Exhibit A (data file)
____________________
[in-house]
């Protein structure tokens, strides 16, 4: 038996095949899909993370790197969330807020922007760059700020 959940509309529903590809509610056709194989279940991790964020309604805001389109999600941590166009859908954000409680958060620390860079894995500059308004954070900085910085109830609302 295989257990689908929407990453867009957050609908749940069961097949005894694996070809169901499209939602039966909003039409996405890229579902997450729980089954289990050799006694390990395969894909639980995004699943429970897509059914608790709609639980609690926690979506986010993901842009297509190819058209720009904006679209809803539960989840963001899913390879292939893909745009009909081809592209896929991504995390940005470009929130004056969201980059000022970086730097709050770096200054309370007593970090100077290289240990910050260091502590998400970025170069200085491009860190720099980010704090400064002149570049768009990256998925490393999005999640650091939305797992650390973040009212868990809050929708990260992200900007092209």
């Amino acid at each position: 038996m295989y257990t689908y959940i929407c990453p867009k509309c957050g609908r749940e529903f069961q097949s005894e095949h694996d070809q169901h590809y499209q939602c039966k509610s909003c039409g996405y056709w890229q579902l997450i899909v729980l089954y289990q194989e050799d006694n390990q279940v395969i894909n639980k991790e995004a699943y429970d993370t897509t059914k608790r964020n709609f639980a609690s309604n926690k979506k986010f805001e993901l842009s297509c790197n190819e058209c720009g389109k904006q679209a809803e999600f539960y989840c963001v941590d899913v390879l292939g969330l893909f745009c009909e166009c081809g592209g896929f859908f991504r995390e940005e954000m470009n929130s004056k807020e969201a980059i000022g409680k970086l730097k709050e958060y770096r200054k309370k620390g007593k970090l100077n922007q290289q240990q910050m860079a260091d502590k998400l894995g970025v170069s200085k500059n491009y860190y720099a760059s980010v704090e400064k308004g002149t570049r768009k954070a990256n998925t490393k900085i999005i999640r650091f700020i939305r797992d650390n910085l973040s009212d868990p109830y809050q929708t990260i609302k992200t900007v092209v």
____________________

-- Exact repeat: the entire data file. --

[in-house]
């Protein structure tokens, strides 16, 4: 038996095949899909993370790197969330807020922007760059700020 959940509309529903590809509610056709194989279940991790964020309604805001389109999600941590166009859908954000409680958060620390860079894995500059308004954070900085910085109830609302 295989257990689908929407990453867009957050609908749940069961097949005894694996070809169901499209939602039966909003039409996405890229579902997450729980089954289990050799006694390990395969894909639980995004699943429970897509059914608790709609639980609690926690979506986010993901842009297509190819058209720009904006679209809803539960989840963001899913390879292939893909745009009909081809592209896929991504995390940005470009929130004056969201980059000022970086730097709050770096200054309370007593970090100077290289240990910050260091502590998400970025170069200085491009860190720099980010704090400064002149570049768009990256998925490393999005999640650091939305797992650390973040009212868990809050929708990260992200900007092209």
């Amino acid at each position: 038996m295989y257990t689908y959940i929407c990453p867009k509309c957050g609908r749940e529903f069961q097949s005894e095949h694996d070809q169901h590809y499209q939602c039966k509610s909003c039409g996405y056709w890229q579902l997450i899909v729980l089954y289990q194989e050799d006694n390990q279940v395969i894909n639980k991790e995004a699943y429970d993370t897509t059914k608790r964020n709609f639980a609690s309604n926690k979506k986010f805001e993901l842009s297509c790197n190819e058209c720009g389109k904006q679209a809803e999600f539960y989840c963001v941590d899913v390879l292939g969330l893909f745009c009909e166009c081809g592209g896929f859908f991504r995390e940005e954000m470009n929130s004056k807020e969201a980059i000022g409680k970086l730097k709050e958060y770096r200054k309370k620390g007593k970090l100077n922007q290289q240990q910050m860079a260091d502590k998400l894995g970025v170069s200085k500059n491009y860190y720099a760059s980010v704090e400064k308004g002149t570049r768009k954070a990256n998925t490393k900085i999005i999640r650091f700020i939305r797992d650390n910085l973040s009212d868990p109830y809050q929708t990260i609302k992200t900007v092209v």